James Madison University

Assessment & Measurement Ph.D. and Psychological Sciences M.A. Students and Faculty Present at NERA Conference

Group photo of conference attendeesA total of 29 JMU graduate students, faculty, and alumni traveled to the Northeastern Educational Research Association’s (NERA) annual conference in October 2013. Of these, 7 current Assessment & Measurement PhD students, 5 Psychological Sciences MA students, and 7 faculty engaged in the conference. Moreover, 10 alumni from the Assessment & Measurement PhD program and/or the Psychological Sciences MA program contributed to NERA as presenters, discussants, session chairs, and board members.

NERA is an organization whose mission is to encourage and promote quality educational research and to create a venue for experienced and new researchers. http://www.nera-education.org/index.php

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Research Presentations and Workshops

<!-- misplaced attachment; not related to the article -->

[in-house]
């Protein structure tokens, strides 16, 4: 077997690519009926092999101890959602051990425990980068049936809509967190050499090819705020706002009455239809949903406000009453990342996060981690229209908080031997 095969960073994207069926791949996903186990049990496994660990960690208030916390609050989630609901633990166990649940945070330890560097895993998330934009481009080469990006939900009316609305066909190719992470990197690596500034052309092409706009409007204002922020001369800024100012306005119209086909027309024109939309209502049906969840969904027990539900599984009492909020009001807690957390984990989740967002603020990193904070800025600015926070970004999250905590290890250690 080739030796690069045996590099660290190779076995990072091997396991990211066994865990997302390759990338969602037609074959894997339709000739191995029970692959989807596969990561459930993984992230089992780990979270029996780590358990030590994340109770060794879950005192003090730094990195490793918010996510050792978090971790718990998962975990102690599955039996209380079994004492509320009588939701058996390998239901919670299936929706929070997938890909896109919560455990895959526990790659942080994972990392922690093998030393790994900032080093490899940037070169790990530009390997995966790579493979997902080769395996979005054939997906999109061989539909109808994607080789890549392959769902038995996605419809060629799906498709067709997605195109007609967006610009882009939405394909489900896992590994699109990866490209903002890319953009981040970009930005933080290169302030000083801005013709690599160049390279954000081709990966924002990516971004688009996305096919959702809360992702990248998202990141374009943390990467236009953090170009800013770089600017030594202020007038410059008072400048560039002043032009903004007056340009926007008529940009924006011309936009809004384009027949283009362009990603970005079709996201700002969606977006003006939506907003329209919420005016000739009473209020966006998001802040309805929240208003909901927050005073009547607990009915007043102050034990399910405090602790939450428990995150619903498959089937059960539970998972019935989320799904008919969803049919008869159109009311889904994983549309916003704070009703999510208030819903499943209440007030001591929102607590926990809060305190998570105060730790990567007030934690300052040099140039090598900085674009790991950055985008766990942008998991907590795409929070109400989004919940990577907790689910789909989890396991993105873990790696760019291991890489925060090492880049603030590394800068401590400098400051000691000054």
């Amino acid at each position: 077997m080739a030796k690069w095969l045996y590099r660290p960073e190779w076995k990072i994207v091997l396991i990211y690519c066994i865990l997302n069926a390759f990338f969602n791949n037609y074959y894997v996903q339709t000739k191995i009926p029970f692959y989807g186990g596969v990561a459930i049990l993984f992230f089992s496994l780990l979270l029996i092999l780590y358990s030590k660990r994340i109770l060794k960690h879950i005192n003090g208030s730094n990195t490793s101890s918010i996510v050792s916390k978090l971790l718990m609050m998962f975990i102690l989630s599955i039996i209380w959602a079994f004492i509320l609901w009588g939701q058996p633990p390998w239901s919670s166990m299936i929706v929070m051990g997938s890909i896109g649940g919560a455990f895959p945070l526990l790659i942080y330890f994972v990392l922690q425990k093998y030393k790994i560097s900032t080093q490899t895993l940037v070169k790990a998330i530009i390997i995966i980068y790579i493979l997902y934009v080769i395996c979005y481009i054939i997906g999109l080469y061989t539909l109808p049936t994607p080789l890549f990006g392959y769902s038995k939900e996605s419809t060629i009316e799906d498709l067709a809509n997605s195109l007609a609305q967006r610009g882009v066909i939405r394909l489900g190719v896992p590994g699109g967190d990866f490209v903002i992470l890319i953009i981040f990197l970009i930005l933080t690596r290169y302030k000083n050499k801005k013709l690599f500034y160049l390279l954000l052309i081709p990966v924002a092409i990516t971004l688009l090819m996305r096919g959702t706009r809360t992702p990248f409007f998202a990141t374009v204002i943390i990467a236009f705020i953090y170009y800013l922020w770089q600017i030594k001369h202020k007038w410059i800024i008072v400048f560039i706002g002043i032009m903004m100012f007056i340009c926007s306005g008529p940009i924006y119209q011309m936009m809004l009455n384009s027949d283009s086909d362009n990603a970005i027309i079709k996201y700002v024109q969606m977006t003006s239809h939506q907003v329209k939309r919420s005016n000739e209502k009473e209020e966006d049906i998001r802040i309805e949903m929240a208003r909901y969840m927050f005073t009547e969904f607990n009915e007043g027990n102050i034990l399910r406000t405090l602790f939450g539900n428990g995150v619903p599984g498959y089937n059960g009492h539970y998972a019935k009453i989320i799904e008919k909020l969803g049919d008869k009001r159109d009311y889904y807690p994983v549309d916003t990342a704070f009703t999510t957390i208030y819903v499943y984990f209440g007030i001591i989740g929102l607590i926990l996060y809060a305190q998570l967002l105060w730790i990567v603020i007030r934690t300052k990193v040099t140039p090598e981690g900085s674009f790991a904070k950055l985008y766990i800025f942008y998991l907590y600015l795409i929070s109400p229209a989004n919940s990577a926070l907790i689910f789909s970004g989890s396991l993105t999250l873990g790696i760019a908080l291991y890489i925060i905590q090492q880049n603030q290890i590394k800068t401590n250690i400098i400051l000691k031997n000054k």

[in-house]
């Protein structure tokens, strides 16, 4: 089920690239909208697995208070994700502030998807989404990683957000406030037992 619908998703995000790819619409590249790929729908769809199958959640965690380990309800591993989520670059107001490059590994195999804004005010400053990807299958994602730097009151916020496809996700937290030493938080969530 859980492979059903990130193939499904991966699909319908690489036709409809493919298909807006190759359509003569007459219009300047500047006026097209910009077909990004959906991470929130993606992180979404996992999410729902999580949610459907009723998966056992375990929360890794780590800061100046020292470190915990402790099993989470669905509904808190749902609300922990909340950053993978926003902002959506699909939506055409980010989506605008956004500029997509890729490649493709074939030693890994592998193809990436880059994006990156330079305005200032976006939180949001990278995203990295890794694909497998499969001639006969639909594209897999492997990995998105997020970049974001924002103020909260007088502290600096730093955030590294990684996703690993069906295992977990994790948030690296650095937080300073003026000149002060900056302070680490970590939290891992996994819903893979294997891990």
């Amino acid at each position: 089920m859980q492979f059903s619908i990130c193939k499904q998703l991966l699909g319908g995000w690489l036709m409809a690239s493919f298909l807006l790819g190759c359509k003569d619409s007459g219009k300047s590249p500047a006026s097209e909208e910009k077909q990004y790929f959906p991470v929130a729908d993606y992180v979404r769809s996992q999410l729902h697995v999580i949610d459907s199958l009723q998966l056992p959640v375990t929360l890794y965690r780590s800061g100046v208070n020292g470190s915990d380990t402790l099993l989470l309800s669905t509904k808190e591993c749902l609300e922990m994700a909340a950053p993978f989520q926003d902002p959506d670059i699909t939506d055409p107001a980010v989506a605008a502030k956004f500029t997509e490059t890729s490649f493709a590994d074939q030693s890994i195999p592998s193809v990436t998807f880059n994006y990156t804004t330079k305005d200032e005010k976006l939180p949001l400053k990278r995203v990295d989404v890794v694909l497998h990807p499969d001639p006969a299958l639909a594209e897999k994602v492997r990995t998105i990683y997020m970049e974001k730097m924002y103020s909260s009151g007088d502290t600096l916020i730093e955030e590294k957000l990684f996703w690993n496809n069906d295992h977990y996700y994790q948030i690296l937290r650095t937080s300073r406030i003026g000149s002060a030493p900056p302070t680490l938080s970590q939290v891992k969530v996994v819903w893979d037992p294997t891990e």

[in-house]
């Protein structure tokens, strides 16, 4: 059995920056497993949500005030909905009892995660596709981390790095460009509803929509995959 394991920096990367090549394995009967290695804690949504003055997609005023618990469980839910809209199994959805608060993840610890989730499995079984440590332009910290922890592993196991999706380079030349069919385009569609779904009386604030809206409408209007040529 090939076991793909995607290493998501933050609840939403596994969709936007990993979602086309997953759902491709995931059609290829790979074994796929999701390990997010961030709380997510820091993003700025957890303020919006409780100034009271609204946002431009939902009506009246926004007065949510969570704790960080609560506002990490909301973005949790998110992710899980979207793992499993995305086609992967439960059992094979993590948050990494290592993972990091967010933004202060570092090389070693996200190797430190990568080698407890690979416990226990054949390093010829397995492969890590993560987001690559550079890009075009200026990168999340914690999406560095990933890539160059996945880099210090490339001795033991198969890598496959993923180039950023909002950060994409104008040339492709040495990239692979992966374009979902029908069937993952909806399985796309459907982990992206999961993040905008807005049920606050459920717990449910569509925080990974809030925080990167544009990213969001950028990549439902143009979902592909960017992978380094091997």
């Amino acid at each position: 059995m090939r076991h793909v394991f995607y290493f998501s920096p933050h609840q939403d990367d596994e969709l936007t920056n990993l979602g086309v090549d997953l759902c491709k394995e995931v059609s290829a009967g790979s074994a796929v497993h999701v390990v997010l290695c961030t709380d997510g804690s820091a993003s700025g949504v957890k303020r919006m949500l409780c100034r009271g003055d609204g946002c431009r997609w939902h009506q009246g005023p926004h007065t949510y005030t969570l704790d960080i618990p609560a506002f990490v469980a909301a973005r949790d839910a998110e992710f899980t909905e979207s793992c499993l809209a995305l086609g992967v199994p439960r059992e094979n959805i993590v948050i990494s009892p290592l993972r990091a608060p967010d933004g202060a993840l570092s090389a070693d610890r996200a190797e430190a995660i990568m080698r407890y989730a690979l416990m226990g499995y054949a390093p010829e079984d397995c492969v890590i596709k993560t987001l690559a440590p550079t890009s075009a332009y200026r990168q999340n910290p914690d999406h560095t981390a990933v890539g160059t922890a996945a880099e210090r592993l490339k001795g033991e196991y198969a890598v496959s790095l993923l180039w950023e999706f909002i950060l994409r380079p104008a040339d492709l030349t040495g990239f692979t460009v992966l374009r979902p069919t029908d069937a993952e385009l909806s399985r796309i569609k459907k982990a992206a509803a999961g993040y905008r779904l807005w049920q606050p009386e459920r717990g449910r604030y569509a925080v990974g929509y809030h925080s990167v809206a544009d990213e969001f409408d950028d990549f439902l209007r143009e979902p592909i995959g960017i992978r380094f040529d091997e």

* indicates current graduate student

*Bandalos, D. L., & Gerstner, J. J. (2013, October). SEM methods for assessing measurement invariance. Workshop presented at the annual meeting of the Northeastern Educational Research Association, Rocky Hill, CT.

*Bashkov, B. M. (2013, October). Assessing the Dimensionality of the Test of Ethical Reasoning: A Demonstration of using Exploratory Factor Analysis with Dichotomous Data. Section of a symposium presented at the annual conference of the Northeastern Educational Research Association annual conference. Rocky Hill, CT.

Fulcher, K. H. (2013, October). Introducing an Ethical Reasoning Framework and Related Assessment Instruments. Section of a symposium presented at the annual conference of the Northeastern Educational Research Association annual conference. Rocky Hill, CT

Fulcher, K. H. (2013, October). Using Assessment Results: Hyped Often, Evidenced Rarely. Section of a symposium presented at the annual conference of the Northeastern Educational Research Association annual conference. Rocky Hill, CT.